py.test sprint in Freiburg

Testing is a really important part of Python development and picking the testing tool of choice is no light decision. Quite a few years ago I eventually decided py.test would be the best tool for this, a choice I have never regretted but has rather been re-enforced ever since. Py.test has been the testing tool that seamlessly scaled from small unit tests to large integration test. Furthermore it has seen a steady and continuous development over all these years, the py.test I first used was without a lot of the features we now consider essential: AST re-writing, fixtures and even the plugin system did not exist yet. To have seen all this work by so many people put into the tool has been great. And at some point I myself moved from user to contributing plugins and eventually doing various bits of work on the core as well.

Personally the greatest part of this all has been seeing the project grow from (mostly) a single maintainer to the team that maintains py.test now while at the same time the adoption among users has steadily kept growing as well. Py.test is now in a position where any of about half a dozen people can make a release and many plugin maintainers have now also joined the pytest-dev team. Since the team has grown in the last few years some of us have managed to meet up at various conferences. Yet, due to the range of continents we never all managed to meet. This is how the idea of a dedicated sprint for py.test first came about, would it not be great if we all managed to meet and spend some dedicated time to work on py.test together?

With this objective we have now organised a week-long sprint and created a fundraiser campaign to help us make it affordable for even those of us coming from far-flung continents (depending on your point of view!). It would be great to get your or your company's support if you think py.test is a worthwhile tool for you. The sprint is open to anyone, so if you or your company think it would be interesting for you to learn a lot about py.test while helping out or maybe working on your pet feature or bug, please come along! Just drop us a note on the mailing list and we'll accommodate for you.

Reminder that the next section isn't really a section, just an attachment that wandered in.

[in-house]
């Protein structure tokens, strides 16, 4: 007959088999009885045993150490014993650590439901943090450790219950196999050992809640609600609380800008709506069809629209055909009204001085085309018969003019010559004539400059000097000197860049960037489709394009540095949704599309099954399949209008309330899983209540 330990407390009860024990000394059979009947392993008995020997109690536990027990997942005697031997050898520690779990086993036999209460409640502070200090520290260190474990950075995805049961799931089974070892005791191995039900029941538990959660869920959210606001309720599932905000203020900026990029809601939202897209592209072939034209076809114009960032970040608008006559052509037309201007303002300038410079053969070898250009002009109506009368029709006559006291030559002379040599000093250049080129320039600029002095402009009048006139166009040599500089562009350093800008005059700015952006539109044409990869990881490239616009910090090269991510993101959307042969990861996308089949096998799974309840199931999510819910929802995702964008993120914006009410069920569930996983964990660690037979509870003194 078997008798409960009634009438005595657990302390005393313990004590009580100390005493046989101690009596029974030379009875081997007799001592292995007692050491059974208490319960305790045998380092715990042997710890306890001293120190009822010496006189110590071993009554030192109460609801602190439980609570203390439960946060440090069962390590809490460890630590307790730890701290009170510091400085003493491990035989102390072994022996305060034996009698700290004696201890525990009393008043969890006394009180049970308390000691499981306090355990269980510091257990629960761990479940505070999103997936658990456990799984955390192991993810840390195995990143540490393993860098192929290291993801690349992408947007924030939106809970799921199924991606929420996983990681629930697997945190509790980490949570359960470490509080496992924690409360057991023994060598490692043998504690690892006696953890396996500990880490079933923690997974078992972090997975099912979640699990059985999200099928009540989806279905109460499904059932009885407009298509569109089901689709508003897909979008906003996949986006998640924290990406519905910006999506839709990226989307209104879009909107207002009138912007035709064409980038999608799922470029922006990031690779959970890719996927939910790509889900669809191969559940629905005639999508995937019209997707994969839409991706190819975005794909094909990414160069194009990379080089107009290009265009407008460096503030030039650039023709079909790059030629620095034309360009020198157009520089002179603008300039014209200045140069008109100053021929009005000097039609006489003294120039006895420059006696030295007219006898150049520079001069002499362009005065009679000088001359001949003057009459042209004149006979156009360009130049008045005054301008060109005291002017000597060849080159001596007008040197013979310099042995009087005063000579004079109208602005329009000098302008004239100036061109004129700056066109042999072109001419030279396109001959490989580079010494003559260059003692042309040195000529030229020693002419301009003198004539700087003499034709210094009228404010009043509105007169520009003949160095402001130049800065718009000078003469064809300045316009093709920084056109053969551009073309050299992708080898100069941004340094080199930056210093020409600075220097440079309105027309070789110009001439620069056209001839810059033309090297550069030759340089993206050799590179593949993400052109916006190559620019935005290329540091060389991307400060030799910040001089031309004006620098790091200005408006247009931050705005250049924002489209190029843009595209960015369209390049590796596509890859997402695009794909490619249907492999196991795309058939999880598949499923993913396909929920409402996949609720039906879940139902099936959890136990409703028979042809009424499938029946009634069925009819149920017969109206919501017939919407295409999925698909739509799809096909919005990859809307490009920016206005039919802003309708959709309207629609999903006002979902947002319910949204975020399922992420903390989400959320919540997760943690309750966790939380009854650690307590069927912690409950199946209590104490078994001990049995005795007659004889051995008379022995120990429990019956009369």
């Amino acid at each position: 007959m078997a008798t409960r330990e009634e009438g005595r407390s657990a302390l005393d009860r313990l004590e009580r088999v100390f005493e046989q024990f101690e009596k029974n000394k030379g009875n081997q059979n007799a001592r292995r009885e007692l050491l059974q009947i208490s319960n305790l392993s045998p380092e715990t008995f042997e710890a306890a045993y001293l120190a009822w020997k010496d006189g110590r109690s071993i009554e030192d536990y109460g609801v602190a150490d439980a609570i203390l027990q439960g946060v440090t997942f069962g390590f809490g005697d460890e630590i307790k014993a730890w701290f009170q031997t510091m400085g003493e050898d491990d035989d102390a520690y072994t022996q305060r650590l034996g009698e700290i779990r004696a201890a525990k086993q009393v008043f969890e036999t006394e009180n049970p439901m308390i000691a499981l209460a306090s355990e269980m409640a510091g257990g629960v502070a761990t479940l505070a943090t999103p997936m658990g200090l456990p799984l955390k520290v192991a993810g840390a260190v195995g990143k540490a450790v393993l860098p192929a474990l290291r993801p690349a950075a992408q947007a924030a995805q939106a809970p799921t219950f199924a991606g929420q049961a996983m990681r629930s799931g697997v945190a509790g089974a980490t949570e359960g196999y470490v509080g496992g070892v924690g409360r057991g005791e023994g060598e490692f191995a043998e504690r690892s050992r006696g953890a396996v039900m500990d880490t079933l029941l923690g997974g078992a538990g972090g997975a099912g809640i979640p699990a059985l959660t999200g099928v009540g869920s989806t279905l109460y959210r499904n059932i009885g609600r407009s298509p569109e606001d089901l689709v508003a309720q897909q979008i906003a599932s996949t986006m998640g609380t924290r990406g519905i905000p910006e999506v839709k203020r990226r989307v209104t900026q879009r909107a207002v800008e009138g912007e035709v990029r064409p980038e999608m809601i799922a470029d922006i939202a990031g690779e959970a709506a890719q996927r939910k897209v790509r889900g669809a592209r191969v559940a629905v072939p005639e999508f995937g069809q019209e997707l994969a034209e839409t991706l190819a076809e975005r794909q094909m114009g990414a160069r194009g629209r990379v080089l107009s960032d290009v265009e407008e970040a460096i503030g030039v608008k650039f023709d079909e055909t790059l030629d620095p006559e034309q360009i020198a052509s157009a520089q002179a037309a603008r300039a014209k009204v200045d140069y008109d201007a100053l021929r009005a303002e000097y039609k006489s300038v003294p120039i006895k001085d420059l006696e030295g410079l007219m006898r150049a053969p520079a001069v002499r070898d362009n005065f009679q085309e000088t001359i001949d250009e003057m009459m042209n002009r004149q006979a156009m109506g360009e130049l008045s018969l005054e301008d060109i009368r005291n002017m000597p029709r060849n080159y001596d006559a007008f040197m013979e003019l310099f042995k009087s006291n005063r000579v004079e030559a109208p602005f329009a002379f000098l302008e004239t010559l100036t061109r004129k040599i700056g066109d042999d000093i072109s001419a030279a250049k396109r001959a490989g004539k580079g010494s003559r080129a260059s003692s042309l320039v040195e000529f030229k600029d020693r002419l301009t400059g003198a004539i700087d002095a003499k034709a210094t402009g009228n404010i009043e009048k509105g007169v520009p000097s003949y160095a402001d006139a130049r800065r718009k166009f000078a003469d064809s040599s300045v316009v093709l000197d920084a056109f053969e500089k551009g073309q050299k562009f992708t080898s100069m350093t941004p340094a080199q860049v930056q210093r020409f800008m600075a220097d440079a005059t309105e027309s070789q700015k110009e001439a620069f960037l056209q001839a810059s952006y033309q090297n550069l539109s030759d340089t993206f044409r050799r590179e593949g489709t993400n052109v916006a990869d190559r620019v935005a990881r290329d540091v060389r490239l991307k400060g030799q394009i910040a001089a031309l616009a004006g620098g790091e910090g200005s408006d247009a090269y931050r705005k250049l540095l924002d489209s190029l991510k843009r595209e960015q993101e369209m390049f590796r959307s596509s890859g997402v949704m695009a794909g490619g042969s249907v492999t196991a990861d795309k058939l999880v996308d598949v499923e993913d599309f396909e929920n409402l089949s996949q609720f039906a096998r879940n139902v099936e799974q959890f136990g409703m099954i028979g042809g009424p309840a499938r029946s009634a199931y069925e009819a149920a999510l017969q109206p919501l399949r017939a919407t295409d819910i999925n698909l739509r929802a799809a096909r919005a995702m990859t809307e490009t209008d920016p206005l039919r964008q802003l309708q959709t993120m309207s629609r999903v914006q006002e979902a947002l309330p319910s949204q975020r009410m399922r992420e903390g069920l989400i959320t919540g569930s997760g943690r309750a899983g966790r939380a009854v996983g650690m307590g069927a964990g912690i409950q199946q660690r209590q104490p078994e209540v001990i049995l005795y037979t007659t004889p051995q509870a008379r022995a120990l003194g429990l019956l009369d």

There is a variety of topics people looking at working on, all together hopefully culminating in a py.test 3.0 release (which will be backwards compatible!). Personally I would like to work on a feature to elegantly fail tests from within finalisers. The problem here is that raising an exception in a finaliser is actually treated as an error, but yet this is a fairly common feature that fixtures often do this anyway. My current plan is to add a new request.addverifier() method which would be allowed to fail the test, though exact details may change. Another subject I might be interested in is adding multiple-environment support to tox, so that you may be able to test packages in e.g. a Conda environment. Though this is certainly not a simple feature.

So if you use py.test and would like to support us it would be great if you contributed or maybe convince your work to contribute. And if you're keen enough to join us for the sprint that would be great too. I look forward to meeting everyone in June!